Martin McGuinness was "disgusted" by the allegations
The Sunday Times' Northern Ireland editor has been arrested in connection with the publication of alleged transcripts of telephone conversations between Sinn Fein's Martin McGuinness and senior UK Government figures.
Liam Clarke was detained along with his wife, Kathryn Johnston, on Thursday morning. A number of documents were also seized.
Mr Clarke and his wife co-wrote a biography of Martin McGuinness and an updated version contains extracts from transcripts of telephone conversations between the Sinn Fein MP and former Northern Ireland Secretary Mo Mowlam and Tony Blair's Chief of Staff Jonathan Powell.
On Wednesday, police arrested a 48-year-old man in connection with the investigation.
Officers have been examining a number of items seized during a house search.
Earlier on Wednesday, Mr McGuinness said he would refer allegations that his telephone conversations were monitored to Downing Street.
The allegation that the party chief negotiator's phone conversations were being tapped were carried in Wednesday's edition of the Times.
The new edition of a biography of Mr McGuinness, entitled From Guns To Government, contains what are said to be transcripts of calls bugged by MI5.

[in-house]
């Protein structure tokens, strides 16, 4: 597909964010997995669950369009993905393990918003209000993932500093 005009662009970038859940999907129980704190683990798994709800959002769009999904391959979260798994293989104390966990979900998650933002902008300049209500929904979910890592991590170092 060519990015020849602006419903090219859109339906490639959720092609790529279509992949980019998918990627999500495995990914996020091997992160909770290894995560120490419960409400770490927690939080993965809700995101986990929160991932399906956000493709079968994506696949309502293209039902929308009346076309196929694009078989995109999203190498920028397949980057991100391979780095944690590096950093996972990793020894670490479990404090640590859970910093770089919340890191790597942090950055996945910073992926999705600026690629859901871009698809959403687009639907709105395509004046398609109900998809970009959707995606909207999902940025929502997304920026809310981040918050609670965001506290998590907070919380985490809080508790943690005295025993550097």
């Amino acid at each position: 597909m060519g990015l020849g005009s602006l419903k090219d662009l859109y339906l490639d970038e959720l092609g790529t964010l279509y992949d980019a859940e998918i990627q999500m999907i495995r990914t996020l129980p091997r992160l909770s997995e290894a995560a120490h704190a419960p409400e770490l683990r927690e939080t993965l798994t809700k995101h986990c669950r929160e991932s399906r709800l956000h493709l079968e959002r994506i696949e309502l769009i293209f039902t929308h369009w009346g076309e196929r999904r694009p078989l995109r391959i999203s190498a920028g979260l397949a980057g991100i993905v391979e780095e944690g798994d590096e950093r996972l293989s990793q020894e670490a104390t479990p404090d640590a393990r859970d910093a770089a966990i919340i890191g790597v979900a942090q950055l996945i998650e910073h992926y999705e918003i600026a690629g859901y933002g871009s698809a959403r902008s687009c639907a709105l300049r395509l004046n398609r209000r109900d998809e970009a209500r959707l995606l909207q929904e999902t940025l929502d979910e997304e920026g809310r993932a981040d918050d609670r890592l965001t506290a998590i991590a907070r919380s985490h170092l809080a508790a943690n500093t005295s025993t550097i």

One features former Northern Ireland Secretary Mo Mowlam telling Mr McGuinness of her battle to stop the prime minister sacking her, the Times said.
Another features Mr Blair's chief of staff Jonathan Powell joking to the Sinn Fein negotiator about unionist politicians who were "asses", the newspaper reported.
How low Downing Street is prepared to stoop to curry favour with those who have been responsible for the destruction of lives
Lagan Valley MP
The editor of the Sunday Times, John Witherow, said Mr Clarke's account posed no threat to national security and merely embarrassed ministers.
He called for Mr Clarke and his wife to be released immediately.
Mr McGuinness blamed Special Branch for the tapping and described it as disgraceful.
"The information that has been obtained has been provided by British agents through them to unionist death squads who have killed hundreds of nationalists throughout the north so the war is not over for the securocrats," he said.
Downing Street refused to comment on the claims in the Times.
A spokesman for Tony Blair said they did not comment on intelligence matters or on leaked documents.
He said Jonathan Powell had worked very hard on the peace process and continued to put in a huge amount of effort .
He added that the governments' energies were engaged in finding a way forward.
Lagan Valley MP Jeffrey Donaldson is one of the Ulster Unionists alleged to
have been the butt of Mr Powell's joke.
He told the paper the supposed comments showed "how low Downing Street is prepared to stoop to curry favour with those who have been responsible for the destruction of lives and property in Northern
The newspaper said the bugging was part of a security services operation called "Narcotic1" and had started in the summer of 1997 and was still running.